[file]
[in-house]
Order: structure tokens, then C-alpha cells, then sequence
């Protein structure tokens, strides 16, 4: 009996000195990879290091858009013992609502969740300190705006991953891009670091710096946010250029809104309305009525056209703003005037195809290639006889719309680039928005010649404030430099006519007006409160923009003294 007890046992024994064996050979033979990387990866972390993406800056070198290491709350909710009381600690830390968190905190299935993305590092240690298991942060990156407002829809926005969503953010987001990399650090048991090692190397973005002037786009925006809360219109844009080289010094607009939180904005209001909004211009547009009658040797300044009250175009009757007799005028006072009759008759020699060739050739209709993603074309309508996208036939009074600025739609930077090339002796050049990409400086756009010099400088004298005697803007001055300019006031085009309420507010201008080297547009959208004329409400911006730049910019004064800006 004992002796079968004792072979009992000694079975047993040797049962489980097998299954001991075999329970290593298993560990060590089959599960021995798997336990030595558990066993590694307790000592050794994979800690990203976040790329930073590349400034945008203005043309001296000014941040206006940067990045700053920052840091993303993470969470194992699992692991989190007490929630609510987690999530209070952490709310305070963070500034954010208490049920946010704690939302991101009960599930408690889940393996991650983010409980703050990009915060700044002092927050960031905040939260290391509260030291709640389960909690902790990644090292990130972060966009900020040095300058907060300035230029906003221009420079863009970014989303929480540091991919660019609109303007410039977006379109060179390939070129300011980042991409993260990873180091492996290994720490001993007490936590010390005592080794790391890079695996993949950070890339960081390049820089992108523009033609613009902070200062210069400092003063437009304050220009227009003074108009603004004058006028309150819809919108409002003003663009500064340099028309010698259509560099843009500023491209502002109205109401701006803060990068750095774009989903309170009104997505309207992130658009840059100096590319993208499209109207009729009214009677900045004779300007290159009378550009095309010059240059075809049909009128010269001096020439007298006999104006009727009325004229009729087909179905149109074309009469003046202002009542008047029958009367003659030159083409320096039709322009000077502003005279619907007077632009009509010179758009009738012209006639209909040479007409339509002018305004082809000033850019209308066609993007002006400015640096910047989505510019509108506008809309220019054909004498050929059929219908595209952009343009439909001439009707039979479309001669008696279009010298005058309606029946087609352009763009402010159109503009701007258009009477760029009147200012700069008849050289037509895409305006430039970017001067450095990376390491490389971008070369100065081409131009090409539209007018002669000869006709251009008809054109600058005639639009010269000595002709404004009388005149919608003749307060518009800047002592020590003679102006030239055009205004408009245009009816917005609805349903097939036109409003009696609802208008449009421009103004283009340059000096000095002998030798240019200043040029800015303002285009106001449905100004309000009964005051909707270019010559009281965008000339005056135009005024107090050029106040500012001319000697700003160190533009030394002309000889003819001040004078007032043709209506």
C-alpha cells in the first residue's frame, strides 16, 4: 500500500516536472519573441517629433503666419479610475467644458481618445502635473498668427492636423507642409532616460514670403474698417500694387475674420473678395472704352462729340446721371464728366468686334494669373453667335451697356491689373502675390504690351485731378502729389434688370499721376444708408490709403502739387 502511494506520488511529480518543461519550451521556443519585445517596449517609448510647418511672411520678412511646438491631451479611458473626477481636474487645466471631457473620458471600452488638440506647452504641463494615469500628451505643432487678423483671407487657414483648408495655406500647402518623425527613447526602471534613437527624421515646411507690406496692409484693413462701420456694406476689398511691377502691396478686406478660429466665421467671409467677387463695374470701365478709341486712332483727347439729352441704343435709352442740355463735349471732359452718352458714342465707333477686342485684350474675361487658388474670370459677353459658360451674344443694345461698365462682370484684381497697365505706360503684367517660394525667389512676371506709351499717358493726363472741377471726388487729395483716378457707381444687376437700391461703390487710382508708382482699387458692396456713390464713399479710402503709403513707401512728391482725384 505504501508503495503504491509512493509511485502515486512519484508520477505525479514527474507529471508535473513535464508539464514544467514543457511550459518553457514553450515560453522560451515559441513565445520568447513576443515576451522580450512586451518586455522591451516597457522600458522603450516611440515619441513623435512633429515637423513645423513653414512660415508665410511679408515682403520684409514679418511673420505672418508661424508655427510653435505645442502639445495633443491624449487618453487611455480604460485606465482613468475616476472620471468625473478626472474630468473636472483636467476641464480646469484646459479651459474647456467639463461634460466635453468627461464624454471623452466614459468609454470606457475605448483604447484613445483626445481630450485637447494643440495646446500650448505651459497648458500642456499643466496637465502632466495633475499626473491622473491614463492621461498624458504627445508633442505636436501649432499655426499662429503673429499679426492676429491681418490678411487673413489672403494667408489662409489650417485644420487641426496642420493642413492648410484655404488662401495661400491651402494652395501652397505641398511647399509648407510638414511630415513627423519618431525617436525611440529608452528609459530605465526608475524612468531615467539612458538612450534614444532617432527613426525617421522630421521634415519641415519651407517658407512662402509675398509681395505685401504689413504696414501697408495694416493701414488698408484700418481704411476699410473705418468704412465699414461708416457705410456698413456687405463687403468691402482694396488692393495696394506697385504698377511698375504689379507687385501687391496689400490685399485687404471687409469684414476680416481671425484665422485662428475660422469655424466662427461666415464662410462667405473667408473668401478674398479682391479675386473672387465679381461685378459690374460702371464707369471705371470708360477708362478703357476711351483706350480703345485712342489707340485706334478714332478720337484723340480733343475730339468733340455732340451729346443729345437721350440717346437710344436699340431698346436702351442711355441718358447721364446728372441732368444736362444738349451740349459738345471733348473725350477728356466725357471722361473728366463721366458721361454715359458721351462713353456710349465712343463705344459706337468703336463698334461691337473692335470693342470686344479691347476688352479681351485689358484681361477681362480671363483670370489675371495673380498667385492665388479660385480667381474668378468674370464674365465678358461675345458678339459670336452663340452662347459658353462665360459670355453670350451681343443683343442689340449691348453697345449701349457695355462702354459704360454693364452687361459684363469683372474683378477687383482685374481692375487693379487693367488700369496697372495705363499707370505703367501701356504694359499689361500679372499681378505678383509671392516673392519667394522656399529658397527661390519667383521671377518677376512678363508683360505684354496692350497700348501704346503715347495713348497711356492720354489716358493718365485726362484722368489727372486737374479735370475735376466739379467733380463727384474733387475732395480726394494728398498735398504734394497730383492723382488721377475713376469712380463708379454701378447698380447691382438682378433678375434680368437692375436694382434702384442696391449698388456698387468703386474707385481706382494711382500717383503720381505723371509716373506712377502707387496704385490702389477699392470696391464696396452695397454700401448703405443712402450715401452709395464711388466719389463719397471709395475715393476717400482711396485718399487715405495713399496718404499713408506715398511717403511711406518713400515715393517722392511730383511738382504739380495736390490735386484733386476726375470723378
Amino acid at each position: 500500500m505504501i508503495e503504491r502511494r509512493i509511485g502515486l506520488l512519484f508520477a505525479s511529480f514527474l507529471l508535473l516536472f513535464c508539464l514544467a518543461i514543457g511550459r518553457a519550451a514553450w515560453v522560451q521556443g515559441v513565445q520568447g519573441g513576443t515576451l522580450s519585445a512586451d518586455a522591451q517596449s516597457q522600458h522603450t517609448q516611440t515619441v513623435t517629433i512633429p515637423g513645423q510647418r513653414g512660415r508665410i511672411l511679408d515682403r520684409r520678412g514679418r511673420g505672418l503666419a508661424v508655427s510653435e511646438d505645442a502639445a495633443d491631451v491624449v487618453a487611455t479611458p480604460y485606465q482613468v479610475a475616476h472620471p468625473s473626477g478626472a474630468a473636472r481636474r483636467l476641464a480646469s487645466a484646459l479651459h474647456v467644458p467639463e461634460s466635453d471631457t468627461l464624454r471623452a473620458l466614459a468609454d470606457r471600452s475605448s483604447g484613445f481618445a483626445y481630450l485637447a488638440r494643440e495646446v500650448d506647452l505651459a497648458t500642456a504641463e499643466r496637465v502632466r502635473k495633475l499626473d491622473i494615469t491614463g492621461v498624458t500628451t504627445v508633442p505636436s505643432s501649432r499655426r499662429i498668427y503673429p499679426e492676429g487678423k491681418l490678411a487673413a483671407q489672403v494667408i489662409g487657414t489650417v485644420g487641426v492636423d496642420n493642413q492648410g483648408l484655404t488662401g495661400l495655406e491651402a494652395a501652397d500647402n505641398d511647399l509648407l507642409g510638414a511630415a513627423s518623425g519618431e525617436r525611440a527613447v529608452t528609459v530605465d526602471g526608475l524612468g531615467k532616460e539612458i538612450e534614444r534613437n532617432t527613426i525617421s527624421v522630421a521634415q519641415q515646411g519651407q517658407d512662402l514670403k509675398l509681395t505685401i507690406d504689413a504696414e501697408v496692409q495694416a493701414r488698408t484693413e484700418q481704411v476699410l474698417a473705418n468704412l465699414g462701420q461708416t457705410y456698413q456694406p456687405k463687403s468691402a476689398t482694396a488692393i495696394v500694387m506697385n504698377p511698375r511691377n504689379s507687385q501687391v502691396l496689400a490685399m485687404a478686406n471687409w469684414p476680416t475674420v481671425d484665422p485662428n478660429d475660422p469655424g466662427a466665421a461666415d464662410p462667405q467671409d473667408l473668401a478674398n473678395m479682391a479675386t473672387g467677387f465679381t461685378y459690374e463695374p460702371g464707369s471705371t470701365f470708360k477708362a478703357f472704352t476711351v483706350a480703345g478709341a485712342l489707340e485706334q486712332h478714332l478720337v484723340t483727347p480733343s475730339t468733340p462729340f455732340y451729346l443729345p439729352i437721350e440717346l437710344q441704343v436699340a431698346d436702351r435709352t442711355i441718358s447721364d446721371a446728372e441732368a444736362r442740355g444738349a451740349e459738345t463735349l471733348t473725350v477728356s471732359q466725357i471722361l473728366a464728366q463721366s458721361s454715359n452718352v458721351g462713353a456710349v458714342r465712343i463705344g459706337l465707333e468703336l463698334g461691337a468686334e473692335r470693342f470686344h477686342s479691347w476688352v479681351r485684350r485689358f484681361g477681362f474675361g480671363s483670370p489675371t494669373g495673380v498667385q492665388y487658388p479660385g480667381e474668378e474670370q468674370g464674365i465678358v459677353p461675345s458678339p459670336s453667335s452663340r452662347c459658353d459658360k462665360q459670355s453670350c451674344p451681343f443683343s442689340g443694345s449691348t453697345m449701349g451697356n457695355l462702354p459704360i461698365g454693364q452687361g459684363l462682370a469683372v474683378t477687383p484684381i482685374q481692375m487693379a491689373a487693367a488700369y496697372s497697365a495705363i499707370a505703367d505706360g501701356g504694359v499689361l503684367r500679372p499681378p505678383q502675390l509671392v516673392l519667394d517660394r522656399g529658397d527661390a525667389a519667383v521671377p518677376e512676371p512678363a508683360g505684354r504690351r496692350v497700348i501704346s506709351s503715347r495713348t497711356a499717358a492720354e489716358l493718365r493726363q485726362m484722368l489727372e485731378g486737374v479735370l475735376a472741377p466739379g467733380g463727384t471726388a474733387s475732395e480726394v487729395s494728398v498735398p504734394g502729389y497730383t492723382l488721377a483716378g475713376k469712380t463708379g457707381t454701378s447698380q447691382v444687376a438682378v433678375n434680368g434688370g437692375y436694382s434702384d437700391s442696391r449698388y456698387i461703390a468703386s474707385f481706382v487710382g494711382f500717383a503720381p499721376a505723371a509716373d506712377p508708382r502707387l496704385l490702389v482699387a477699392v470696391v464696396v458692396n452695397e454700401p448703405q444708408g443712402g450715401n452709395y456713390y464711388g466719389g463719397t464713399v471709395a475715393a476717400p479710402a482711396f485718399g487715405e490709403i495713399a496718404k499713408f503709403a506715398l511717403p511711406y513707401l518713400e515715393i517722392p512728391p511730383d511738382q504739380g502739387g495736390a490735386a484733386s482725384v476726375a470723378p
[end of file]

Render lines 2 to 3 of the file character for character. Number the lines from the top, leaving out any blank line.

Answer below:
Order: structure tokens, then C-alpha cells, then sequence
């Protein structure tokens, strides 16, 4: 009996000195990879290091858009013992609502969740300190705006991953891009670091710096946010250029809104309305009525056209703003005037195809290639006889719309680039928005010649404030430099006519007006409160923009003294 007890046992024994064996050979033979990387990866972390993406800056070198290491709350909710009381600690830390968190905190299935993305590092240690298991942060990156407002829809926005969503953010987001990399650090048991090692190397973005002037786009925006809360219109844009080289010094607009939180904005209001909004211009547009009658040797300044009250175009009757007799005028006072009759008759020699060739050739209709993603074309309508996208036939009074600025739609930077090339002796050049990409400086756009010099400088004298005697803007001055300019006031085009309420507010201008080297547009959208004329409400911006730049910019004064800006 004992002796079968004792072979009992000694079975047993040797049962489980097998299954001991075999329970290593298993560990060590089959599960021995798997336990030595558990066993590694307790000592050794994979800690990203976040790329930073590349400034945008203005043309001296000014941040206006940067990045700053920052840091993303993470969470194992699992692991989190007490929630609510987690999530209070952490709310305070963070500034954010208490049920946010704690939302991101009960599930408690889940393996991650983010409980703050990009915060700044002092927050960031905040939260290391509260030291709640389960909690902790990644090292990130972060966009900020040095300058907060300035230029906003221009420079863009970014989303929480540091991919660019609109303007410039977006379109060179390939070129300011980042991409993260990873180091492996290994720490001993007490936590010390005592080794790391890079695996993949950070890339960081390049820089992108523009033609613009902070200062210069400092003063437009304050220009227009003074108009603004004058006028309150819809919108409002003003663009500064340099028309010698259509560099843009500023491209502002109205109401701006803060990068750095774009989903309170009104997505309207992130658009840059100096590319993208499209109207009729009214009677900045004779300007290159009378550009095309010059240059075809049909009128010269001096020439007298006999104006009727009325004229009729087909179905149109074309009469003046202002009542008047029958009367003659030159083409320096039709322009000077502003005279619907007077632009009509010179758009009738012209006639209909040479007409339509002018305004082809000033850019209308066609993007002006400015640096910047989505510019509108506008809309220019054909004498050929059929219908595209952009343009439909001439009707039979479309001669008696279009010298005058309606029946087609352009763009402010159109503009701007258009009477760029009147200012700069008849050289037509895409305006430039970017001067450095990376390491490389971008070369100065081409131009090409539209007018002669000869006709251009008809054109600058005639639009010269000595002709404004009388005149919608003749307060518009800047002592020590003679102006030239055009205004408009245009009816917005609805349903097939036109409003009696609802208008449009421009103004283009340059000096000095002998030798240019200043040029800015303002285009106001449905100004309000009964005051909707270019010559009281965008000339005056135009005024107090050029106040500012001319000697700003160190533009030394002309000889003819001040004078007032043709209506």